Director Joe Wright (Atonement) may very well have made the finest film of his career in his romantic musical Cyrano.
The film held its world premiere tonight at the Palm Theater in Telluride, and I was not prepared for such an emotional and gorgeous piece of filmmaking. It’s almost unfair to see something like this in a film festival setting where you’ve already seen two or three films that day or you’re worried about what you’re going to run off to next. If you even have the energy left in you, that is… But sometimes a great movie gives you a shot of adrenaline.
Cyrano gave me that experience and more.
Starring an astounding Peter Dinklage as the tortured hero, the film was adapted from the off-Broadway stage musical written and directed by Erica Schmidt, who also wrote the film’s screenplay, and starred Dinklage and Haley Bennett, reprising her role in the film as Roxanne. The story remains the same. Cyrano secretly loves Roxanne but is too proud to express it (in this case, it’s due to his height, not a nose). Roxanne falls in love with Christian (Kelvin Harrison Jr.) who looks the part but lacks Cyrano’s poetic soul. Cyrano and Christian agree to allow Cyrano to essentially ghostwrite love letters to Roxanne, and the story takes dark turns from there.
For the first hour, what Wright and Seamus McGarvey’s camerawork get absolutely right is the intoxicating nature of love. Every scene bursts with kinetic energy, color, and life. Characters sway and melt to the rhythms of the gorgeous score (written by Aaron and Bryce Dessner of The National). Even as most moments adopt a more fantastical approach, you’re swept up in the majesty of it all.
Wright brilliantly underscores the moments of unrequited passions through all of the cinematic tools available to him in a musical setting: the fluidity of the human body through choreography, light and shadows, and even the textures of the production design. There’s a particularly jaw-dropping moment where Roxanne, swooning over her latest letter, steps through a gauzy curtain while letters dance around her in the air. A highlight of the film for sure.
Dinklage has frankly never been better in this role. I was admittedly unsure of his singing voice, but he acquits himself well in that department. He’s not a natural singer, but he more than makes up for that by imbuing his vocals with raw emotion, something the best singers in the world often forget. His Cyrano is a proud man – his tragic flaw – who fears rejection from the woman he loves above all things. Dinklage’s expressive face, particularly his eyes, navigates the tricky terrain between wit and sarcasm to a stoic front to a let-all-guards-down expression of deep love and devotion. Dinklage has never really given a performance like this, and it’s absolutely the best work the very talented actor has done to date.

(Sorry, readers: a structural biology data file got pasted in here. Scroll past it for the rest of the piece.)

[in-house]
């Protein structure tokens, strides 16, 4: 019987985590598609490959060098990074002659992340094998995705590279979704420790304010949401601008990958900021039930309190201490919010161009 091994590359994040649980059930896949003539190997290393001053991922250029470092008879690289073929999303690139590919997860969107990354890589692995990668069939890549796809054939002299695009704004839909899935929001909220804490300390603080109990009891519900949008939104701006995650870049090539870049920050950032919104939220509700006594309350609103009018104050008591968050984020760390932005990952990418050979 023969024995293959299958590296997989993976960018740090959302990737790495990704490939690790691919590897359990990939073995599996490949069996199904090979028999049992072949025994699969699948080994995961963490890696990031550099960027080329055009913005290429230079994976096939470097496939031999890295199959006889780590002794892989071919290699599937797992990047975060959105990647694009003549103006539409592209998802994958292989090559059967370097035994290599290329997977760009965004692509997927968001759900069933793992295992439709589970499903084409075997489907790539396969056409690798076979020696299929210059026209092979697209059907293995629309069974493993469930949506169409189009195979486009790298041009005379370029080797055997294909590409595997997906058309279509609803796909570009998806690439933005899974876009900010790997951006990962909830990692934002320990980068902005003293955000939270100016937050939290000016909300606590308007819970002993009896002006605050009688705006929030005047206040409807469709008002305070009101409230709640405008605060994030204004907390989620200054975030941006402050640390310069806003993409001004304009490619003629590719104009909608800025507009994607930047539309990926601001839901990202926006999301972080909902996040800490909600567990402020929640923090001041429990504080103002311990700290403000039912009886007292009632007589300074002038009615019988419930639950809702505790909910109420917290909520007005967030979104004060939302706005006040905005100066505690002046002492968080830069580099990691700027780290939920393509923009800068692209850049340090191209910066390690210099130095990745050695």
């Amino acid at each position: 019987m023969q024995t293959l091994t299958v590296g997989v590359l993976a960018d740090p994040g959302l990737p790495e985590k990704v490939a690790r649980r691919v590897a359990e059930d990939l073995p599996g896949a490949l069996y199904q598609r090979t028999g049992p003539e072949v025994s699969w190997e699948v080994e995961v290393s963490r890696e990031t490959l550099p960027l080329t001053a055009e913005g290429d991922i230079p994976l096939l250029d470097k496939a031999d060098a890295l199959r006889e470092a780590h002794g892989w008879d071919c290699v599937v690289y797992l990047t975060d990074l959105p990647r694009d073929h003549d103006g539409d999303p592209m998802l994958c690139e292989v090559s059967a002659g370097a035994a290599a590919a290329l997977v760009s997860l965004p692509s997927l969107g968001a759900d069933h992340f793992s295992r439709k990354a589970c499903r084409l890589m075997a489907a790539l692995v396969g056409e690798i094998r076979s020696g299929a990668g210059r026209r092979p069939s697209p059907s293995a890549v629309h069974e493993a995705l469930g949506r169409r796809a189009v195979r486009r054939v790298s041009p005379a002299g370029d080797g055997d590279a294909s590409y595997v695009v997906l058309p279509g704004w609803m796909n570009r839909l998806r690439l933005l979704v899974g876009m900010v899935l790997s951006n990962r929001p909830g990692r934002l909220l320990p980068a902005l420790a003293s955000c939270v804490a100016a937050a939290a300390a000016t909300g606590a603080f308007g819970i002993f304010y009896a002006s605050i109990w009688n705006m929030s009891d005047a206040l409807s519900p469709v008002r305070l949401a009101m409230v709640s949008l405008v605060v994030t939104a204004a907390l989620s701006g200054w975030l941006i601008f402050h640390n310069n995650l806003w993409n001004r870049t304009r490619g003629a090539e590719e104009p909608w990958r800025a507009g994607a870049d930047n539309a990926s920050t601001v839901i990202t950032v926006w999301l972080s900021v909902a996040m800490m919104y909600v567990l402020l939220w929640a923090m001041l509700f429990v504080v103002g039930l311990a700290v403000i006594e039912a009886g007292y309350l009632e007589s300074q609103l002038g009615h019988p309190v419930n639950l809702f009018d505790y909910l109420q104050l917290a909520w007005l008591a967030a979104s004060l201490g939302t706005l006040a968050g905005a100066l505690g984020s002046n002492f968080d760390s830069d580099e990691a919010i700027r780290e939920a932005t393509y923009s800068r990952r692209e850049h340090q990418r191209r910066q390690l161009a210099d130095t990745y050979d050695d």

He’s particularly devastating when delivering the film’s final line, a punch-to-the-gut moment that left many in the audience emotionally wrecked.
Bennett, previously seen in Hillbilly Elegy, also surprises with a remarkable confidence employed in the tricky role of Roxanne. A character whose sole life goal is to find love often finds a challenge in remaining compelling enough for the audience to understand why others feel so deeply for her. Yet, Bennett gives Roxanne a coy, nearly coquettish air that works well in the film. She also boasts a fantastic singing voice, soaring through a late film solo that would have delivered a standing ovation in live theater. Also surprisingly strong is Harrison Jr. who manages to take the role of Christian, a potentially one-note role in the hands of a lesser actor, and give him a poet’s soul by the end of the film.
Cyrano likely won’t be an across the board slam dunk for some audiences. You have to let yourself go and luxuriate in the unbridled romanticism of the film, and that’s a hard thing for some to do. But those who let the film in will find it intoxicating. It will inspire passion in many audiences. I’m not quite ready to talk about awards chances yet. Clearly, MGM is high on the film as they’ve screened it four months ahead of its release date. They feel something here, and if you’re talking Oscar chances, Cyrano is going to be, in my opinion, a clear number one vote for those who love it, buoyed by extraordinary below the line crafts.
Also in my opinion, you’re going to be hard-pressed to find a performance as emotional, as funny, as charismatic, and as quietly devastating as Peter Dinklage’s work here as Cyrano.
This role has clearly tapped into something within Dinklage and, coupled with Joe Wright’s career-best direction, they have delivered a very special piece of cinema indeed.